Feds’ Anti-Drunk Driving Gadget Would Render Everyone Wasted
Personal responsibility just got thrown out the window — again — thanks to a nanny state congressman with hopes of saving ourselves and others from — you guessed it — us!
Rep. John Sarbanes (D-Md.) on Thursday, June 10, successfully attached an amendment to the Motor Vehicle Safety Act of 2010 that would “authorize $8 million in annual funding for five years for the Driver Alcohol Detection System for Safety (DADSS) program.”
The DADSS technology proposed in the ROADS SAFE amendment will likely lead to alcohol-sensing devices becoming mandatory factory-installed equipment on all automobiles within the next five-to-ten years, reports a Dallas, Texas CBS News affiliate.
“Several devices are being tested, including skin sensors,” CBS-11 revealed. “Just by touching the steering wheel or gear shift, the vehicle could conceivably determine the driver’s blood-alcohol level. Other ideas include installing sensors above the driver’s head or head rest that could test perspiration and breath samples.”
It probably will not surprise anyone to learn that federally subsidized and bailed-out General Motors is a chief supporter of the overbearing and intrusive Sarbanes amendment.
The American Beverage Institute (ABI), which represents over 8,000 American restaurants, is actively lobbying against the Sarbanes’ attempt to mandate alcohol detection devices in automobiles. A strong proponent of “hundreds of pieces of legislation to apprehend drunk drivers, increase penalties for those convicted, and continue to search for innovative new ways to combat the problem,” ABI expressed strong concern about developers of the devices intentionally designing them to render almost all drivers who’ve consumed a glass of wine or beer ‘over the limit.’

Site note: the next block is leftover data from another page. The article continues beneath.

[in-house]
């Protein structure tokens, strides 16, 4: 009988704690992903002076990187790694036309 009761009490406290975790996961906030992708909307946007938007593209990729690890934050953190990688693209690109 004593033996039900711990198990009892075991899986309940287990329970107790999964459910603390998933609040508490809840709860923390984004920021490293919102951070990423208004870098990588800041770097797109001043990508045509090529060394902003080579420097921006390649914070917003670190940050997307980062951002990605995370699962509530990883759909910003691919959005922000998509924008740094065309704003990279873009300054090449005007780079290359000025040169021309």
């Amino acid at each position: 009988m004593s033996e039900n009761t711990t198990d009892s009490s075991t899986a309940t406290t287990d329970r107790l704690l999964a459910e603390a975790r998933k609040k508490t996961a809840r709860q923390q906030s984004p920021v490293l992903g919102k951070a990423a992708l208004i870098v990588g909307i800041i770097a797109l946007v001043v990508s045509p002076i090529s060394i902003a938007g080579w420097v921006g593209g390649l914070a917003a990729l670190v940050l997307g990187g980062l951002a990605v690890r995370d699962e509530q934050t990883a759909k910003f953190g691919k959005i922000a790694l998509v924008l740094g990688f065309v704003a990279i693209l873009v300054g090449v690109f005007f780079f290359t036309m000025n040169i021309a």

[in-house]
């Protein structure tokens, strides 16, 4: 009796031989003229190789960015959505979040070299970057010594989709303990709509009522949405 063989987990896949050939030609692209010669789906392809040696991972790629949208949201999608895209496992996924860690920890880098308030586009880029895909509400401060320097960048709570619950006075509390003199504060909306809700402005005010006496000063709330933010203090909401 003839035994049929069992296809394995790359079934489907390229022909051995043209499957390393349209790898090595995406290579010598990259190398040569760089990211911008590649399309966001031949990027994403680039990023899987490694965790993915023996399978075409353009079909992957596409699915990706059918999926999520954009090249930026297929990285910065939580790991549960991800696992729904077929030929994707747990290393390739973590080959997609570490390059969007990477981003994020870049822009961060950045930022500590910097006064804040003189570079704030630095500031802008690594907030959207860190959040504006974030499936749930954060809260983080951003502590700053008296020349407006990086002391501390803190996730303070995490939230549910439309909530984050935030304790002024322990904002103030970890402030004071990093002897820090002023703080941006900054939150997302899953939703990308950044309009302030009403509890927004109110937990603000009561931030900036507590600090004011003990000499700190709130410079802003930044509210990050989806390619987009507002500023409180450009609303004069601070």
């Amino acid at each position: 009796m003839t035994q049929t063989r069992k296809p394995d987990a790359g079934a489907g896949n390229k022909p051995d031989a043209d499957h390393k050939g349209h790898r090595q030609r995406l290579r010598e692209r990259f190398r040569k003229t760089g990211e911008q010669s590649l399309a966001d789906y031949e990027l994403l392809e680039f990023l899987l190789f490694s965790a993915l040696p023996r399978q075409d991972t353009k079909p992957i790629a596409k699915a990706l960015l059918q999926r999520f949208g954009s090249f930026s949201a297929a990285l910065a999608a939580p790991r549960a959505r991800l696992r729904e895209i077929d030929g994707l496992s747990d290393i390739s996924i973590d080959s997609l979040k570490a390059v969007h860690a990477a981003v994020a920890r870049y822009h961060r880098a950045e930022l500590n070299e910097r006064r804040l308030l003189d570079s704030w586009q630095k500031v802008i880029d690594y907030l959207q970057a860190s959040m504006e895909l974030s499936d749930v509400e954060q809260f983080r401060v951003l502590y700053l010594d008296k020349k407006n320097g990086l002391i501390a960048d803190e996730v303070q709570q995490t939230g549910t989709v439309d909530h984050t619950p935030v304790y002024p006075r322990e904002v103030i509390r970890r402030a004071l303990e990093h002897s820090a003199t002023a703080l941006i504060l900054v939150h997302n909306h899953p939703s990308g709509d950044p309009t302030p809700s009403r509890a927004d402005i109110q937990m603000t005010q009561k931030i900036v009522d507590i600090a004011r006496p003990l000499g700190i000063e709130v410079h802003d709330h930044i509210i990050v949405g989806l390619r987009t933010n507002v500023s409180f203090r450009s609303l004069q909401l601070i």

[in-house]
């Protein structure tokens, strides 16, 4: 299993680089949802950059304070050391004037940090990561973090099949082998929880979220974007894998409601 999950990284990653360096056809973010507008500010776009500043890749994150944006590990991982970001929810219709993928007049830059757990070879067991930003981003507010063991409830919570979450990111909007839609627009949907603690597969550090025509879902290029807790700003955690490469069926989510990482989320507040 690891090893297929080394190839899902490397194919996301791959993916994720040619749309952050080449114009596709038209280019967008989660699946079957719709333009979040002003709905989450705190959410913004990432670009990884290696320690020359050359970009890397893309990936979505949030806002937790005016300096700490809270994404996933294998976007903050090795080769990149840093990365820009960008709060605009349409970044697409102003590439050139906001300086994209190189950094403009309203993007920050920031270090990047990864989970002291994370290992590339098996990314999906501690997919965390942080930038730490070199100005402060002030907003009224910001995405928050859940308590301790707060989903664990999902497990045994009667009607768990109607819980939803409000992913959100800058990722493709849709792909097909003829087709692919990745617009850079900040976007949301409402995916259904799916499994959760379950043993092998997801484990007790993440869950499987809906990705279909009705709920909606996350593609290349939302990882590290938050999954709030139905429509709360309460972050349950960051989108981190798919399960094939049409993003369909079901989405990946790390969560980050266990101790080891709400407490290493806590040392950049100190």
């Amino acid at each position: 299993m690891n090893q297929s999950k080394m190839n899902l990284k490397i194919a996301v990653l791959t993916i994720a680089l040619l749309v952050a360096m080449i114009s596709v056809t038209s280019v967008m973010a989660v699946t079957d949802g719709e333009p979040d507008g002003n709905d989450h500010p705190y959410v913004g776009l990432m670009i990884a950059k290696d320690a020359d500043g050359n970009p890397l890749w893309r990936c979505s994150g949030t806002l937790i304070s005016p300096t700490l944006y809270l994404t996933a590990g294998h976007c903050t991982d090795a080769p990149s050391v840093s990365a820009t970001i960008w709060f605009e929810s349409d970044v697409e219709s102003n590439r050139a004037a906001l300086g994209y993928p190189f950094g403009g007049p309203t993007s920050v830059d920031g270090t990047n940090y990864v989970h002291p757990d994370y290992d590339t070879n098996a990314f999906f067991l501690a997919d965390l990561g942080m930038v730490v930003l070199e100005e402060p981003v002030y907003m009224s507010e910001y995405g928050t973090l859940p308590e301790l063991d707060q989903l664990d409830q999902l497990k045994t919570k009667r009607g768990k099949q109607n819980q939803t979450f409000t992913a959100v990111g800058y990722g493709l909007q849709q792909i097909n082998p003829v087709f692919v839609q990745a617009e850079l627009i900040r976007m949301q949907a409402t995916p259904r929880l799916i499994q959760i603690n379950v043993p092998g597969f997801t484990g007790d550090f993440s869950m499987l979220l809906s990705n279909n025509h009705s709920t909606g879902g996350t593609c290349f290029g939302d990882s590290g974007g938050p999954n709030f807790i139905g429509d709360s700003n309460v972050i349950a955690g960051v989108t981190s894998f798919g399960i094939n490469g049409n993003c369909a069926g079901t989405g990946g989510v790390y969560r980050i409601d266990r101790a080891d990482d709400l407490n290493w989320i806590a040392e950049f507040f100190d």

“For legal, liability, and even physiological reasons, in-car alcohol detectors would have to be set below the legal limit – most likely around 0.03-0.04. The head of the research project that this bill seeks to fund has even admitted that the devices would be set below the legal limit,” an ABI press release states. “This would effectively eliminate Americans’ ability to have a glass of wine with dinner, a beer at a ball game, or a champagne toast at a wedding and drive home.”
ABI Managing Director Sarah Longwell noted that countless responsible drivers would be unable to start their cars if Sarbanes’ proposed alcohol sensors became standard equipment, especially if they’re pre-set to levels well below the legal drinking blood alcohol level.
“Everyone opposes drunk driving, but putting alcohol detectors in all cars as standard equipment—set well below .08—would make all driving Americans guilty until proven innocent every time they started their cars,” Longwell said. “Alcohol detection technology is a great way to keep hard core drunk drivers—those who cause the vast majority of alcohol-impaired fatalities—from being able to start their cars while drunk. But we shouldn’t be developing this technology with the aim of putting it in everyone’s car.”